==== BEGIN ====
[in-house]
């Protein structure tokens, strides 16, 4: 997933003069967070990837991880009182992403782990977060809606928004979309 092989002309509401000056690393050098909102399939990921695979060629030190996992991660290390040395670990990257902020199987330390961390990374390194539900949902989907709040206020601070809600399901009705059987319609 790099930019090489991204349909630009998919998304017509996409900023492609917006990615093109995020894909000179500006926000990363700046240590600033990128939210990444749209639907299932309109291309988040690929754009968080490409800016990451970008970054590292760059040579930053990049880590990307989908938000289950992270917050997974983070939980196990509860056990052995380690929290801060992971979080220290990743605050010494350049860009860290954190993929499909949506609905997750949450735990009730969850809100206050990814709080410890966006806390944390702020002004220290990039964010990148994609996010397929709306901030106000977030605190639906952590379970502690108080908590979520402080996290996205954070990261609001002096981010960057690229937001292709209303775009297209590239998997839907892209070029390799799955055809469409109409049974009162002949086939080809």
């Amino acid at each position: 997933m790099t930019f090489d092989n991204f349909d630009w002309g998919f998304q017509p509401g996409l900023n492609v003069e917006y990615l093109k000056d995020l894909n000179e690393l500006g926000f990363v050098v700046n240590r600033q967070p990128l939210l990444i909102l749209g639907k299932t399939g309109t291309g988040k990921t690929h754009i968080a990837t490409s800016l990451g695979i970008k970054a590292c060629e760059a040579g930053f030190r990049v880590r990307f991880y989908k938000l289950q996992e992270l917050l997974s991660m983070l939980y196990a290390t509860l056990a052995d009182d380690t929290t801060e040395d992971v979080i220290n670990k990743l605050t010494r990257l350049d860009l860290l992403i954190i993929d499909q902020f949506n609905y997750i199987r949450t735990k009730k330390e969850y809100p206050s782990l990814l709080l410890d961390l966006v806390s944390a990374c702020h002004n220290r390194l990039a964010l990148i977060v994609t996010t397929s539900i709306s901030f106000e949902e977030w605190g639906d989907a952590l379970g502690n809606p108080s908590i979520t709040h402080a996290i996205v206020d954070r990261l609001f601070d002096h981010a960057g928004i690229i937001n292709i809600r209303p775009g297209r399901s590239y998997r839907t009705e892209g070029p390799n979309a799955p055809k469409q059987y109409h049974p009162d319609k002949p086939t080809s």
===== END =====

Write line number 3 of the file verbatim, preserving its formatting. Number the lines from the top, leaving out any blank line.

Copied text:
């Amino acid at each position: 997933m790099t930019f090489d092989n991204f349909d630009w002309g998919f998304q017509p509401g996409l900023n492609v003069e917006y990615l093109k000056d995020l894909n000179e690393l500006g926000f990363v050098v700046n240590r600033q967070p990128l939210l990444i909102l749209g639907k299932t399939g309109t291309g988040k990921t690929h754009i968080a990837t490409s800016l990451g695979i970008k970054a590292c060629e760059a040579g930053f030190r990049v880590r990307f991880y989908k938000l289950q996992e992270l917050l997974s991660m983070l939980y196990a290390t509860l056990a052995d009182d380690t929290t801060e040395d992971v979080i220290n670990k990743l605050t010494r990257l350049d860009l860290l992403i954190i993929d499909q902020f949506n609905y997750i199987r949450t735990k009730k330390e969850y809100p206050s782990l990814l709080l410890d961390l966006v806390s944390a990374c702020h002004n220290r390194l990039a964010l990148i977060v994609t996010t397929s539900i709306s901030f106000e949902e977030w605190g639906d989907a952590l379970g502690n809606p108080s908590i979520t709040h402080a996290i996205v206020d954070r990261l609001f601070d002096h981010a960057g928004i690229i937001n292709i809600r209303p775009g297209r399901s590239y998997r839907t009705e892209g070029p390799n979309a799955p055809k469409q059987y109409h049974p009162d319609k002949p086939t080809s």